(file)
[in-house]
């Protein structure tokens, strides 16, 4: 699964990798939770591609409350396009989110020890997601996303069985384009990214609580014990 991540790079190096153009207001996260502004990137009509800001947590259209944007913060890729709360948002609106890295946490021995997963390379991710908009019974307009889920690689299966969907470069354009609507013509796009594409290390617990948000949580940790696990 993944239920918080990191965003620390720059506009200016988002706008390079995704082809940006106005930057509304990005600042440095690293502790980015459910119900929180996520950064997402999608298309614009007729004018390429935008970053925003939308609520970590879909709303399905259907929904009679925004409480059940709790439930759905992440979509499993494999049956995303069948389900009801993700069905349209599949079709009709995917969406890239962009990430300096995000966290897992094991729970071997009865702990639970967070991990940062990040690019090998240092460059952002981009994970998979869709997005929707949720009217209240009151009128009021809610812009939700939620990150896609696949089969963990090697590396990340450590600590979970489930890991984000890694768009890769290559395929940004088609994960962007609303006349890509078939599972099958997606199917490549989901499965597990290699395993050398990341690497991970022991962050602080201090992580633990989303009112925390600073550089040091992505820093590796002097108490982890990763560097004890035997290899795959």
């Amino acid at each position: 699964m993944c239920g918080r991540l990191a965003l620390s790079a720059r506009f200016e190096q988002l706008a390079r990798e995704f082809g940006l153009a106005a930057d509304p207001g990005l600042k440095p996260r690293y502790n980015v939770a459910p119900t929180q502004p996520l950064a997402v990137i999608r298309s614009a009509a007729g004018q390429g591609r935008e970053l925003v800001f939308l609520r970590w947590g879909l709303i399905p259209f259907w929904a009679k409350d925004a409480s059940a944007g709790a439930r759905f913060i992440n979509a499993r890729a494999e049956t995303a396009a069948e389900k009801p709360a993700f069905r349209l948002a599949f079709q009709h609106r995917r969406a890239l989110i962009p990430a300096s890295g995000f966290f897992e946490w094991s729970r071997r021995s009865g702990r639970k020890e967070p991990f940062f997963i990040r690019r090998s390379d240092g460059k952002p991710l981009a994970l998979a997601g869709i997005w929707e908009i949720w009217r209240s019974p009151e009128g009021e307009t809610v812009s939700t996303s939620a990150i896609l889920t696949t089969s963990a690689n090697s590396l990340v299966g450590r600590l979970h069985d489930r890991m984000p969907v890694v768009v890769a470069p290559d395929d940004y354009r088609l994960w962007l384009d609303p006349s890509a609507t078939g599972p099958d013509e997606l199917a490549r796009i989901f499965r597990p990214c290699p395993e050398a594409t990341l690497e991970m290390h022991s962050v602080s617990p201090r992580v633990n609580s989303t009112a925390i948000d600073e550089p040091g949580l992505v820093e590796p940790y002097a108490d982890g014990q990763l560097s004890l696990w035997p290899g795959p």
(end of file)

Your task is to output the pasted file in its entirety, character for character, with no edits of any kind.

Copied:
[in-house]
């Protein structure tokens, strides 16, 4: 699964990798939770591609409350396009989110020890997601996303069985384009990214609580014990 991540790079190096153009207001996260502004990137009509800001947590259209944007913060890729709360948002609106890295946490021995997963390379991710908009019974307009889920690689299966969907470069354009609507013509796009594409290390617990948000949580940790696990 993944239920918080990191965003620390720059506009200016988002706008390079995704082809940006106005930057509304990005600042440095690293502790980015459910119900929180996520950064997402999608298309614009007729004018390429935008970053925003939308609520970590879909709303399905259907929904009679925004409480059940709790439930759905992440979509499993494999049956995303069948389900009801993700069905349209599949079709009709995917969406890239962009990430300096995000966290897992094991729970071997009865702990639970967070991990940062990040690019090998240092460059952002981009994970998979869709997005929707949720009217209240009151009128009021809610812009939700939620990150896609696949089969963990090697590396990340450590600590979970489930890991984000890694768009890769290559395929940004088609994960962007609303006349890509078939599972099958997606199917490549989901499965597990290699395993050398990341690497991970022991962050602080201090992580633990989303009112925390600073550089040091992505820093590796002097108490982890990763560097004890035997290899795959």
């Amino acid at each position: 699964m993944c239920g918080r991540l990191a965003l620390s790079a720059r506009f200016e190096q988002l706008a390079r990798e995704f082809g940006l153009a106005a930057d509304p207001g990005l600042k440095p996260r690293y502790n980015v939770a459910p119900t929180q502004p996520l950064a997402v990137i999608r298309s614009a009509a007729g004018q390429g591609r935008e970053l925003v800001f939308l609520r970590w947590g879909l709303i399905p259209f259907w929904a009679k409350d925004a409480s059940a944007g709790a439930r759905f913060i992440n979509a499993r890729a494999e049956t995303a396009a069948e389900k009801p709360a993700f069905r349209l948002a599949f079709q009709h609106r995917r969406a890239l989110i962009p990430a300096s890295g995000f966290f897992e946490w094991s729970r071997r021995s009865g702990r639970k020890e967070p991990f940062f997963i990040r690019r090998s390379d240092g460059k952002p991710l981009a994970l998979a997601g869709i997005w929707e908009i949720w009217r209240s019974p009151e009128g009021e307009t809610v812009s939700t996303s939620a990150i896609l889920t696949t089969s963990a690689n090697s590396l990340v299966g450590r600590l979970h069985d489930r890991m984000p969907v890694v768009v890769a470069p290559d395929d940004y354009r088609l994960w962007l384009d609303p006349s890509a609507t078939g599972p099958d013509e997606l199917a490549r796009i989901f499965r597990p990214c290699p395993e050398a594409t990341l690497e991970m290390h022991s962050v602080s617990p201090r992580v633990n609580s989303t009112a925390i948000d600073e550089p040091g949580l992505v820093e590796p940790y002097a108490d982890g014990q990763l560097s004890l696990w035997p290899g795959p």